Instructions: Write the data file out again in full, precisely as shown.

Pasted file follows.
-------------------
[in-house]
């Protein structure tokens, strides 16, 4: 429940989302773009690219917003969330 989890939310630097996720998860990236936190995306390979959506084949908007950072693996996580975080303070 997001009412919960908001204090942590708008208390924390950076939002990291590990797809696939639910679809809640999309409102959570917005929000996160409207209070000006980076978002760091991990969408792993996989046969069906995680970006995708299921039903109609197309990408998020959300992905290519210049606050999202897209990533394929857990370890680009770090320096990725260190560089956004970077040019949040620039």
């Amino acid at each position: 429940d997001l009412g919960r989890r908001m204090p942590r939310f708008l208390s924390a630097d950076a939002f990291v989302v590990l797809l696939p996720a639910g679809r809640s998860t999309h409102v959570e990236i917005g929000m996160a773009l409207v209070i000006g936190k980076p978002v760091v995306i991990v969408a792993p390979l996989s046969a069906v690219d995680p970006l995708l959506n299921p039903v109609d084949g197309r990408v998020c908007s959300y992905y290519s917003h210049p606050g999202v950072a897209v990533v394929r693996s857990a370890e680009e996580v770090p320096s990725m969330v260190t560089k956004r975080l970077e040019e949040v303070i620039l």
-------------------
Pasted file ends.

[in-house]
């Protein structure tokens, strides 16, 4: 429940989302773009690219917003969330 989890939310630097996720998860990236936190995306390979959506084949908007950072693996996580975080303070 997001009412919960908001204090942590708008208390924390950076939002990291590990797809696939639910679809809640999309409102959570917005929000996160409207209070000006980076978002760091991990969408792993996989046969069906995680970006995708299921039903109609197309990408998020959300992905290519210049606050999202897209990533394929857990370890680009770090320096990725260190560089956004970077040019949040620039």
């Amino acid at each position: 429940d997001l009412g919960r989890r908001m204090p942590r939310f708008l208390s924390a630097d950076a939002f990291v989302v590990l797809l696939p996720a639910g679809r809640s998860t999309h409102v959570e990236i917005g929000m996160a773009l409207v209070i000006g936190k980076p978002v760091v995306i991990v969408a792993p390979l996989s046969a069906v690219d995680p970006l995708l959506n299921p039903v109609d084949g197309r990408v998020c908007s959300y992905y290519s917003h210049p606050g999202v950072a897209v990533v394929r693996s857990a370890e680009e996580v770090p320096s990725m969330v260190t560089k956004r975080l970077e040019e949040v303070i620039l």